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Killer Buyer: Adventures of a New Mexico Horse Dealer

By Carolyn Bertin

Prologue

Fear of cholesterol. Who would have thought it would lead to wholesale slaughter of horses?

In the early 1990s diners in France and Belgium ran the price of low-cholesterol horse meat sky high. In New Mexico, horses began selling for 55 to 60 cents on the hoof -- the same price beef cattle brought.

Horses about to be loaded into a semi cattle truck headed for a Ft. Worth slaughter house. The white stallion once ruled a herd on the Rainbow Plateau of the Navajo Nation. Photo courtesy Carolyn Bertin.

"Killer Buyer" is a true story set in the years of 1992 through 1996. During this period the free range horses of Navajo country had more to fear than the slaughter house. These were also the worst drought years in living memory. Pushed by the poverty of Navajo ranchers, pulled by the lure of the European meat market, they left by the thousands in double decker cattle trucks, never to return.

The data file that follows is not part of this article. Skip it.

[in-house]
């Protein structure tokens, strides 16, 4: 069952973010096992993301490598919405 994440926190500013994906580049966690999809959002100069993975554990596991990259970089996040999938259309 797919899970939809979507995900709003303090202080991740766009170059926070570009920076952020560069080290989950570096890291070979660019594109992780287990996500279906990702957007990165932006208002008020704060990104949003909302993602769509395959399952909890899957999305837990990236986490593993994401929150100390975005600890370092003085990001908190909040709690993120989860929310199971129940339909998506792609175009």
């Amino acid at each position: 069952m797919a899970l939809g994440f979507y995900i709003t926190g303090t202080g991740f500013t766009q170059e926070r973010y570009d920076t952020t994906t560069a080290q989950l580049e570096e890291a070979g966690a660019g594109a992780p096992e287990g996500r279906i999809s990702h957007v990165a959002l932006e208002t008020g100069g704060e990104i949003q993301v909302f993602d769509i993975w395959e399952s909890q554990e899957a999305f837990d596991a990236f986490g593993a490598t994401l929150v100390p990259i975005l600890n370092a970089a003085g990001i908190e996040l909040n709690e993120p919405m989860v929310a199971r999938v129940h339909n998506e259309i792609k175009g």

A Spanish Mustang mare, 3 years old, from near Chinle on the Navajo Nation. Behind her is an orphan filly a few weeks old that she met at a livestock action. She adopted and mothered the filly, despite her precarious hold on life. Photo courtesy Carolyn Bertin.

We invite you to read about the horses you see in the photos above: the white stallion from the Rainbow Plateau, the Chinle mare and orphan filly. We tell their stories, and those of many more, in "Killer Buyer: True Adventures of a New Mexico Horse Trader."

Livestock Crossing --->>

Horses in Love --->>

A Tale of Three Fillies --->>

The Blizzard --->>


    

© 2004 Carolyn M. Bertin. All rights reserved.